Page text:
Sat there until the people went, and watched them walk away with their sidelong glances at him to check what it is a clown does when he’s not trying to make you laugh. Trying to work out what the fuck to do next is what. And not just tomorrow but the long one after. A tough one, and Smaff didn’t really have the heart for it. He was sick and tired of it. Sat there with juggling balls in pocket, empty of money completely hat on head and baggy pants against his legs pressed by the cooling wind. Shivered a bit but didn’t care to move so didn’t as it darkened and faded out the colour from his clothes, and when some-one smiled at him who reminded him very much of Shapeless Hat it took a second after he’d smiled back to realise the first smile came from the same reminder. This scared him half to death.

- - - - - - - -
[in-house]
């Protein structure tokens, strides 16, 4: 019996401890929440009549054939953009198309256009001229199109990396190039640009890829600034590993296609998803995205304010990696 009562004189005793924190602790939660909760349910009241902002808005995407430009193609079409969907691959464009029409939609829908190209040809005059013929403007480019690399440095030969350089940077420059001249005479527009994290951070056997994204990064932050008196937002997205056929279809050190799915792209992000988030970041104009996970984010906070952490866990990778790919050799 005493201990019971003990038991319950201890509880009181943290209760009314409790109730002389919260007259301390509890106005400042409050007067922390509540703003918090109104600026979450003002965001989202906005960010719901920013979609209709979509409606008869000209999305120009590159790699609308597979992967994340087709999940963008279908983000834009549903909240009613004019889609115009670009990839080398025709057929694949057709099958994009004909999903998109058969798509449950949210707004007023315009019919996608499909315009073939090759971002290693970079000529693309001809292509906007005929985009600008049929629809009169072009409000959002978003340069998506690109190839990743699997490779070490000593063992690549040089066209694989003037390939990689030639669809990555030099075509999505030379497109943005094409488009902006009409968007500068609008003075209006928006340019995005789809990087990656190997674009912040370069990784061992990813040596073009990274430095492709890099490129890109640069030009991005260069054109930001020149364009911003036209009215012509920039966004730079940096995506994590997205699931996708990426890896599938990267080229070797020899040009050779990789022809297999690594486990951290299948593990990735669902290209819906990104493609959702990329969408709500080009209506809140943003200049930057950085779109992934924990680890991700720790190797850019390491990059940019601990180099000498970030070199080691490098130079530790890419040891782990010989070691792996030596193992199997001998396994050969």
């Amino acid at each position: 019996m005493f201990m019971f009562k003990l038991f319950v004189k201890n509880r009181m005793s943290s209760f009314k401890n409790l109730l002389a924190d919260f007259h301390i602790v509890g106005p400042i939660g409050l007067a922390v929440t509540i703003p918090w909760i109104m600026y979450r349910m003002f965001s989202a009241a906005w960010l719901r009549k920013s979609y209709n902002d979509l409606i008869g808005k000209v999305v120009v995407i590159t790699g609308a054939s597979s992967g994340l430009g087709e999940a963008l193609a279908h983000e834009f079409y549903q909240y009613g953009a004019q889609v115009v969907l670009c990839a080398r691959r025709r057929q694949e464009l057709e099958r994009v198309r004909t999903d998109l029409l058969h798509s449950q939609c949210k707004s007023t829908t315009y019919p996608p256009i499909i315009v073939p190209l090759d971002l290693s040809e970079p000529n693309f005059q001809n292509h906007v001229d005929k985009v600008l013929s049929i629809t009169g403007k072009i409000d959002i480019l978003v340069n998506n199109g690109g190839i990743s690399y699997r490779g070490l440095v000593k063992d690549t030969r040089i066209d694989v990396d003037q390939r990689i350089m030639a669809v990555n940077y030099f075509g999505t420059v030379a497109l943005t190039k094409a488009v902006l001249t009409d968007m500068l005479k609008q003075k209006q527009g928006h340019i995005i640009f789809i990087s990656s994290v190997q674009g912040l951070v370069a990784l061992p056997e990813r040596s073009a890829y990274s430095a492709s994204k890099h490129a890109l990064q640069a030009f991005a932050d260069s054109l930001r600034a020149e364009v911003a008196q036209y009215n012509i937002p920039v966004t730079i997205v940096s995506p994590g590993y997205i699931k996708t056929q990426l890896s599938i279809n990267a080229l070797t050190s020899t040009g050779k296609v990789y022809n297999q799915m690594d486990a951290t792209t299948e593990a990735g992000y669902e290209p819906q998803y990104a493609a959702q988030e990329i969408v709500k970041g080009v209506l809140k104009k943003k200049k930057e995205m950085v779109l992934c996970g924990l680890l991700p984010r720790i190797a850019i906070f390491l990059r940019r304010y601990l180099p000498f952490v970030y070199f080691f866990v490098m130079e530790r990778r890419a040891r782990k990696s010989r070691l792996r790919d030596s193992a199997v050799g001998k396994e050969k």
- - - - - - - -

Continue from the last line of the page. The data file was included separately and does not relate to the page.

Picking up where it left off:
The other half came later, not much later, in his life, and was inspired by the conviction that there was nothing else he could do — and the height to which he climbed, puffing and panting was related to his determination, when he plummeted, to be exactly what he wanted to be. Oh Smaff. Wrong again, at least to start with. For spotted there while clinging to the cross webbed struts upon the Jacob Bridge the necessary usual kitten catching forces were called in to rescue him. Two of the youngest, lithest, strongest, chosen by the chief to be the braves were ordered to go up. They checked their boots, the shining surfaces ahead and started.
Margot Giblin lives in Hobart and, amongst other things, has been a teacher, cleaner, puppeteer and magician’s assistant.